The Status of the Individual in International Law and the Age of Globalization

Research Paper (undergraduate) 2015 23 Pages

Law - European and International Law, Intellectual Properties


Table of Contents

I. Introduction: Globalization – Now and Then

II. Heritage: The status of the individual during the Iberian phase of Globalization and the contribution of the School of Salamanca

III. Today: Almost beyond Westphalia?
1. The principle: Mediation of the individual through the state
2. Human Rights Law: A step forward – but not enough
3. Rights: Spillover effects from self-contained human rights regimes into general PIL and other regimes
4. Rights – but no Standing: The Right to Contact a Consular Official under the Vienna Convention on Consular Relations
5. Conclusions

IV. Future: One World

V. Concluding remarks


I. Introduction: Globalization – Now and Then

Globalization has many dimensions – what I would like to look at today is not so much the economic aspect but rather at a communicative aspect of globalization as it pertains to the participation in legal processes.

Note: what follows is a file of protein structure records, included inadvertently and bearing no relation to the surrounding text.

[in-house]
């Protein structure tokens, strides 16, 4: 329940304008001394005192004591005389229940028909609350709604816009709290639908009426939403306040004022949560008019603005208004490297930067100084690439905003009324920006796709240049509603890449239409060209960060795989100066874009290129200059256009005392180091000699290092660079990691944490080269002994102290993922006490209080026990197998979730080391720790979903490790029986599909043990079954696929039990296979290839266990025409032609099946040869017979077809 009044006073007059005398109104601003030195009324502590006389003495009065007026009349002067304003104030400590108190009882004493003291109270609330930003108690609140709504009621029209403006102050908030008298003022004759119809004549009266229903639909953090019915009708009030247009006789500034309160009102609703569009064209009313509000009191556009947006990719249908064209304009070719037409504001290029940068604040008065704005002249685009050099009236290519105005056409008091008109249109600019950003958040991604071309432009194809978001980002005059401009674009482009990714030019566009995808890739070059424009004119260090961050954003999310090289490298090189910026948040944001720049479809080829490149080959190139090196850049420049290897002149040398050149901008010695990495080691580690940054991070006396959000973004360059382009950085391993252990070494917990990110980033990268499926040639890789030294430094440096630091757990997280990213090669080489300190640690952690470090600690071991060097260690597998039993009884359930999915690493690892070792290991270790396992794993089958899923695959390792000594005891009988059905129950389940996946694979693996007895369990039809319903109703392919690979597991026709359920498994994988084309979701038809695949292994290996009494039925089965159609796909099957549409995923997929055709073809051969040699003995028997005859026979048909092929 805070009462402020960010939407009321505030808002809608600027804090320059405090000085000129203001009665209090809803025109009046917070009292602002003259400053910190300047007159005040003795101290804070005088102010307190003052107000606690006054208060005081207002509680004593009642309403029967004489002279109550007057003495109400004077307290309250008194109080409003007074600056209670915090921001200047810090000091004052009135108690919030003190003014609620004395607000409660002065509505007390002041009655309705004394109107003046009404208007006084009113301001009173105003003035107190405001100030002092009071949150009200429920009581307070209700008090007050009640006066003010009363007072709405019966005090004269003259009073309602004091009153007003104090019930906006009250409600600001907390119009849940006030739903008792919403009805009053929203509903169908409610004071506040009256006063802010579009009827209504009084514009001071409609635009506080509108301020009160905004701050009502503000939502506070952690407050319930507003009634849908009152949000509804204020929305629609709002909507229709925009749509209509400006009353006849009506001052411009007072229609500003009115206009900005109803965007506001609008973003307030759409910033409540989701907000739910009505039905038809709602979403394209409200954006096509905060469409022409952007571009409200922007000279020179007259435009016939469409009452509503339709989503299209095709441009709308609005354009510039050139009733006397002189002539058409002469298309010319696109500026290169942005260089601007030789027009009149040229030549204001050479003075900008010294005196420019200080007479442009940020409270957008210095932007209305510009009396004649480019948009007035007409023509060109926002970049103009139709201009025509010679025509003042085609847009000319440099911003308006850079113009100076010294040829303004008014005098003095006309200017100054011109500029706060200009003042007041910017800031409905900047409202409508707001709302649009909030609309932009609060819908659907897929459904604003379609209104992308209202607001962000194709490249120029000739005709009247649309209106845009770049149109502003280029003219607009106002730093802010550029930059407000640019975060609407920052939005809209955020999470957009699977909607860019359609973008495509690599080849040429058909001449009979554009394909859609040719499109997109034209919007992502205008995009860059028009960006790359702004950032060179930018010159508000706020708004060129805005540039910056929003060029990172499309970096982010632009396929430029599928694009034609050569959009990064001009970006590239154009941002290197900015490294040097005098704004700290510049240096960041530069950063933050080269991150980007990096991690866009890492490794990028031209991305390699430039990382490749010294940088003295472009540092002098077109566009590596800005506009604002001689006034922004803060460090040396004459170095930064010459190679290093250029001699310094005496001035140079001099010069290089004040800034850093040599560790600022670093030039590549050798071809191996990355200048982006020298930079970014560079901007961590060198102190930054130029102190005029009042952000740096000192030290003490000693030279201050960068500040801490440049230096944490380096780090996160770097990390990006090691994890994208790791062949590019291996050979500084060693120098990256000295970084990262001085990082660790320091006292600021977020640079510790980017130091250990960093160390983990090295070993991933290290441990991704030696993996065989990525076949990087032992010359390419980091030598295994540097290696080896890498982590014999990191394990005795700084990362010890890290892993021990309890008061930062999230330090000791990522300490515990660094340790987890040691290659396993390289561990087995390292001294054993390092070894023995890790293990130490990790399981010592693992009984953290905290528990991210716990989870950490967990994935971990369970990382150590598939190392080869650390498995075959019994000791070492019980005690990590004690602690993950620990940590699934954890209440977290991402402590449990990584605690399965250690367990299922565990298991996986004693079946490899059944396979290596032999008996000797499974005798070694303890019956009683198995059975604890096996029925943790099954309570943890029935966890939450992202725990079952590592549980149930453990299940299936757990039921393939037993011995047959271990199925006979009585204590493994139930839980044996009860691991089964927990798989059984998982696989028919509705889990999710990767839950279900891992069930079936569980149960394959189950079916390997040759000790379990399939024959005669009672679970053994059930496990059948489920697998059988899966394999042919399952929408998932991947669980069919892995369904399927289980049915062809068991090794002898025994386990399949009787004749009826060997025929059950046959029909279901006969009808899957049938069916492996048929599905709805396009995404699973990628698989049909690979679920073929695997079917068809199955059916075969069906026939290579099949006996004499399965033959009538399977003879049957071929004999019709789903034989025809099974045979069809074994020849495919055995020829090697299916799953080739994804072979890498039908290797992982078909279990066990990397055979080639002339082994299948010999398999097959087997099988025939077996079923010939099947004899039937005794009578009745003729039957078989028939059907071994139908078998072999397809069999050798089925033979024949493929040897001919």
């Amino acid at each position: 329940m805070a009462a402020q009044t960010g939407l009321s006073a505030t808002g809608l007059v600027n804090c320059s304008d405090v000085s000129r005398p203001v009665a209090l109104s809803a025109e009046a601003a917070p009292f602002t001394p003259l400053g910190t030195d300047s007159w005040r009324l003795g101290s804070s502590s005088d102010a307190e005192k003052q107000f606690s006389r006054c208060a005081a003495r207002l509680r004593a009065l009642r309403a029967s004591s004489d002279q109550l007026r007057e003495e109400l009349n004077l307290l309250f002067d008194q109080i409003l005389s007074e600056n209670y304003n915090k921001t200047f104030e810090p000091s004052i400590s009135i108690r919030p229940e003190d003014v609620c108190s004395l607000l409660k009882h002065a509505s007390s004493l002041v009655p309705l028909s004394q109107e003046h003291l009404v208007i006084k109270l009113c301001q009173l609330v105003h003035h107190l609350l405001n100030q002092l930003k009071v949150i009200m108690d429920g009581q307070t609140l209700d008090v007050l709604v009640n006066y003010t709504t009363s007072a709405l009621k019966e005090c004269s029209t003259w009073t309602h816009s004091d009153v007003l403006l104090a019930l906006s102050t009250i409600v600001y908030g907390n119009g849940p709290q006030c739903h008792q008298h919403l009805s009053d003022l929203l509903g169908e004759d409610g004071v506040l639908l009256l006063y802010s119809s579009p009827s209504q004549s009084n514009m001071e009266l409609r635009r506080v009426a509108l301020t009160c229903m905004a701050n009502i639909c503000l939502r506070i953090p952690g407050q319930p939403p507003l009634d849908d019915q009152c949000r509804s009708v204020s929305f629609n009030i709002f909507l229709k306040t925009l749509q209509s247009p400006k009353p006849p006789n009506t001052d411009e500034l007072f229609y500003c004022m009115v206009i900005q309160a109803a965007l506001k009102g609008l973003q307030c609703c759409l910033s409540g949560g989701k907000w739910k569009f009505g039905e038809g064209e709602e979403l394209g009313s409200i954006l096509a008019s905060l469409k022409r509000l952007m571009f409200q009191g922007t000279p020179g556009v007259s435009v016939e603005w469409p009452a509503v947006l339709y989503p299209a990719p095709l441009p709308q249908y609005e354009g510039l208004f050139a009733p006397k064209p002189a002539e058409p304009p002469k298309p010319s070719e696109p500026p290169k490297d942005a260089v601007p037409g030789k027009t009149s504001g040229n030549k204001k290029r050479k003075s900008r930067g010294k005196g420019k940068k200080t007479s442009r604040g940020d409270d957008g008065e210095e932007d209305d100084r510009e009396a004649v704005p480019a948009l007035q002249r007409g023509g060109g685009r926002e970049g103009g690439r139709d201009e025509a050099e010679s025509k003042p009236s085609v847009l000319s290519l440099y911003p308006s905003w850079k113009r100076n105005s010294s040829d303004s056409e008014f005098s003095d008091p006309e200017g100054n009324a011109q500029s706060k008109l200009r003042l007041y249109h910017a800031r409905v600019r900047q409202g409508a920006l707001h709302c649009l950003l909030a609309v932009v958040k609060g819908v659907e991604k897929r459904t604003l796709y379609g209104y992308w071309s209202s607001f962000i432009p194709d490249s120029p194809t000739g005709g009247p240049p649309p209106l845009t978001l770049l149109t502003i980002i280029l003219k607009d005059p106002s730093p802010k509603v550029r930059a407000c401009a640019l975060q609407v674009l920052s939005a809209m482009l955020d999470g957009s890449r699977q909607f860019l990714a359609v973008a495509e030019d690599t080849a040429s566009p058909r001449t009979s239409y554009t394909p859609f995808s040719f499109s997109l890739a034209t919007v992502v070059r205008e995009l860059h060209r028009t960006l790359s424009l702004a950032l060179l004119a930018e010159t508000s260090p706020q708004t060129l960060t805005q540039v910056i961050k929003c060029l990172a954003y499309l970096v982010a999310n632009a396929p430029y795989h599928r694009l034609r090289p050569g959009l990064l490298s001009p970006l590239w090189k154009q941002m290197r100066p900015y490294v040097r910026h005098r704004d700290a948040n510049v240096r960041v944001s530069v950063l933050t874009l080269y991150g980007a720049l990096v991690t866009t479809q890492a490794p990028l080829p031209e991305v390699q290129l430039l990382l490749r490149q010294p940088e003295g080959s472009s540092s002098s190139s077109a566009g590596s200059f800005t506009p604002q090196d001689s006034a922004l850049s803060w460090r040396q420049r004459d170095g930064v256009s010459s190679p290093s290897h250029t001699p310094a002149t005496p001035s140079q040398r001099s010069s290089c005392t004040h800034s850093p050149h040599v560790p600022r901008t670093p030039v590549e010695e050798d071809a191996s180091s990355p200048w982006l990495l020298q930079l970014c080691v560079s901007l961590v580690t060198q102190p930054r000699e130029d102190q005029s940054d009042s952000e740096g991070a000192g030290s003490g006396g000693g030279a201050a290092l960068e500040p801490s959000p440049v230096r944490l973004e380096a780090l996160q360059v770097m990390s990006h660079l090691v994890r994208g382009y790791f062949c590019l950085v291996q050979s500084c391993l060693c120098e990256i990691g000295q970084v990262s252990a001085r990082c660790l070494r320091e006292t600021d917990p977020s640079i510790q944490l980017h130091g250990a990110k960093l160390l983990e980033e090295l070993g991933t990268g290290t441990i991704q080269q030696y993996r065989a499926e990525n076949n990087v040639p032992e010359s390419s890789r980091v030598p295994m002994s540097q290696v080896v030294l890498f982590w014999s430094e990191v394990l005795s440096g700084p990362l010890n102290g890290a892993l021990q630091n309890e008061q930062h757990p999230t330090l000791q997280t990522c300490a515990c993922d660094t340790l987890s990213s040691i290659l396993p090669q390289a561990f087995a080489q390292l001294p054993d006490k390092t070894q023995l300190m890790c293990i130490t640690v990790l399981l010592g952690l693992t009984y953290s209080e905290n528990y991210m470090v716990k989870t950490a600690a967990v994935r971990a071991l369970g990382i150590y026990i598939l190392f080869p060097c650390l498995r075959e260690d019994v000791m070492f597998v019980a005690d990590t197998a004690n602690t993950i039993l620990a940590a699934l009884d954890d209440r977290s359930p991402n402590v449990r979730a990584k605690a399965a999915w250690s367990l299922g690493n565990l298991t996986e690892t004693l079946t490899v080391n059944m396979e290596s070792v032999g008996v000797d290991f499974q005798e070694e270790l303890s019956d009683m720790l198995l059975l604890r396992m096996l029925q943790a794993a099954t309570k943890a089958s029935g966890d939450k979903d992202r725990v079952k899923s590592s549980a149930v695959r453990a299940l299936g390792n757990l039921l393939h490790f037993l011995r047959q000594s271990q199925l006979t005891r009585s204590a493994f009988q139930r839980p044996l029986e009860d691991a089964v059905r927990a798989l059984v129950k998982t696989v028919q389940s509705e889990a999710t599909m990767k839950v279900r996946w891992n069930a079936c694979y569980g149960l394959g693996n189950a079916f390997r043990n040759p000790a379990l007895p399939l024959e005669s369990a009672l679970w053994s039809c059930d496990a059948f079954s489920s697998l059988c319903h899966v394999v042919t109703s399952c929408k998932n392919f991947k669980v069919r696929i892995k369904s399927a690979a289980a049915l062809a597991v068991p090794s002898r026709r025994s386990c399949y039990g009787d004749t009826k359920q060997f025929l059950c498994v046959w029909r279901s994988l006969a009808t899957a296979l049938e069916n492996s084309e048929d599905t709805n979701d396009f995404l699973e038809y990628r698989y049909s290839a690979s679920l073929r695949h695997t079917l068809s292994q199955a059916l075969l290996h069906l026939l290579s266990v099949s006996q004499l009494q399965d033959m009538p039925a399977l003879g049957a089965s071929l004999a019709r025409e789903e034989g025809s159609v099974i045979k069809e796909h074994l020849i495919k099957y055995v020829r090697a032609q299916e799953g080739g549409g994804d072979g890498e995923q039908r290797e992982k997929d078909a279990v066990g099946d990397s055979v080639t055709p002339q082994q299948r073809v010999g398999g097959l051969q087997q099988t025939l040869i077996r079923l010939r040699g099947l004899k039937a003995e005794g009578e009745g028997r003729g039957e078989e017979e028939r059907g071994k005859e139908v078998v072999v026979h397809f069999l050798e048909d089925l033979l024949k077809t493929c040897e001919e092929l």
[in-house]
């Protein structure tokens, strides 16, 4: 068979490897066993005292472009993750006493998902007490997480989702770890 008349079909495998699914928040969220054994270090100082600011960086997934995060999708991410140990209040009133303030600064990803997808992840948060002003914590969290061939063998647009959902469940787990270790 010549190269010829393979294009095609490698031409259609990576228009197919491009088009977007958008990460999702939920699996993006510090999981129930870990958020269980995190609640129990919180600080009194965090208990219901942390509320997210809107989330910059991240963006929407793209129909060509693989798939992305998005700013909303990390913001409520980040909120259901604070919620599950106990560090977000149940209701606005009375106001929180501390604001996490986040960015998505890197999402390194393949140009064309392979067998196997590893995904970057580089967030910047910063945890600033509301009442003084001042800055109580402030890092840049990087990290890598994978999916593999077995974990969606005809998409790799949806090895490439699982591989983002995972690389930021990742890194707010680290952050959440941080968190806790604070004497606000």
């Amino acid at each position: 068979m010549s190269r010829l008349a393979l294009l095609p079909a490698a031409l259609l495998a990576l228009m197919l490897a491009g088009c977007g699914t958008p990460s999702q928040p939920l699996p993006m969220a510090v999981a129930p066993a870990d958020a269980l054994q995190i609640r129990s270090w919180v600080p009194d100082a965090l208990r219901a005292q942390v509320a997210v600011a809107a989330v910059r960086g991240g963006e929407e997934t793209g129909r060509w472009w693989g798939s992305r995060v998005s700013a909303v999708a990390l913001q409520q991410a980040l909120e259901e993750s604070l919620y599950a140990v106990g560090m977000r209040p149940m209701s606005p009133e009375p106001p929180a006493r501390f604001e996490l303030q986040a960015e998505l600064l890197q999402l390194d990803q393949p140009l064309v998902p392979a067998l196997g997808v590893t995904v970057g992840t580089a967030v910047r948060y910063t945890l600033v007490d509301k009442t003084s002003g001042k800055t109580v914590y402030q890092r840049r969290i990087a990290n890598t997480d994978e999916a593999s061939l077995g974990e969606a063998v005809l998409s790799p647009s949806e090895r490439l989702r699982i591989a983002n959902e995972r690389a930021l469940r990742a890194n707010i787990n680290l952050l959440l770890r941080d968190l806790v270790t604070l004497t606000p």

Globalization is not a new phenomenon. Already before, there have been times of increased economic, cultural and political interaction, but also competition, for example during the 17th century when the English and Dutch East India companies heralded a phase of dominance for Northwestern Europe or in the 15th and 16th centuries, when Spain and Portugal colonized what is today Latin America. What is new today is the degree to which globalization affects the everyday lives of people around the world. One can compare today’s era of globalization with the years immediately after the re-discovery of the Americas in 1492 as well as with other phases of increased globalization. While some challenges differ, some are essentially still the same. The key question raised by globalization is how to treat the other. This is the question which is behind all other questions, for example whether precedence should be given to the protection of the environment or free enterprise or the question which role NGOs can play in the legal process. In other words: what is the position of the individual in the international legal process? I propose that the answer to this question has already been given centuries ago in the work of Francisco de Vitoria , a Dominican friar who was “ prima professor of theology at [the University of] Salamanca”[1] [2] at a time when the lines between moral theology and law already existed but allowed for more permeability than in later times.